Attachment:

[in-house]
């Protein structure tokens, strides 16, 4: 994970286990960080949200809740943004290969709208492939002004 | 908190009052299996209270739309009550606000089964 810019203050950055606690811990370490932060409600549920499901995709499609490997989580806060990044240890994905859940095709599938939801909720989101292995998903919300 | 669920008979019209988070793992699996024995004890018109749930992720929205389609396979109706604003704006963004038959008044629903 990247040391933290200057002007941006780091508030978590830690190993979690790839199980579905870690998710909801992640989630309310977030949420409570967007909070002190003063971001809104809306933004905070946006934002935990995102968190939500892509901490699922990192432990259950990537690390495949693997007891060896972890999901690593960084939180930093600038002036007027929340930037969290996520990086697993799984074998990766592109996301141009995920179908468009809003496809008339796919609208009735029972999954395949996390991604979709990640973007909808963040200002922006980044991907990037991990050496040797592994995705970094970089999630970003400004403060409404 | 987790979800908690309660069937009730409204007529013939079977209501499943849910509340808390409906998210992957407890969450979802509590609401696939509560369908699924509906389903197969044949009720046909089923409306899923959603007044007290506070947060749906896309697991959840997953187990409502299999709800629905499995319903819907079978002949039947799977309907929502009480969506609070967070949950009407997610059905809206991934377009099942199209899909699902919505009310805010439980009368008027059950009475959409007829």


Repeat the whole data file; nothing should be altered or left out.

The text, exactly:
[in-house]
């Protein structure tokens, strides 16, 4: 994970286990960080949200809740943004290969709208492939002004 | 908190009052299996209270739309009550606000089964 810019203050950055606690811990370490932060409600549920499901995709499609490997989580806060990044240890994905859940095709599938939801909720989101292995998903919300 | 669920008979019209988070793992699996024995004890018109749930992720929205389609396979109706604003704006963004038959008044629903 990247040391933290200057002007941006780091508030978590830690190993979690790839199980579905870690998710909801992640989630309310977030949420409570967007909070002190003063971001809104809306933004905070946006934002935990995102968190939500892509901490699922990192432990259950990537690390495949693997007891060896972890999901690593960084939180930093600038002036007027929340930037969290996520990086697993799984074998990766592109996301141009995920179908468009809003496809008339796919609208009735029972999954395949996390991604979709990640973007909808963040200002922006980044991907990037991990050496040797592994995705970094970089999630970003400004403060409404 | 987790979800908690309660069937009730409204007529013939079977209501499943849910509340808390409906998210992957407890969450979802509590609401696939509560369908699924509906389903197969044949009720046909089923409306899923959603007044007290506070947060749906896309697991959840997953187990409502299999709800629905499995319903819907079978002949039947799977309907929502009480969506609070967070949950009407997610059905809206991934377009099942199209899909699902919505009310805010439980009368008027059950009475959409007829």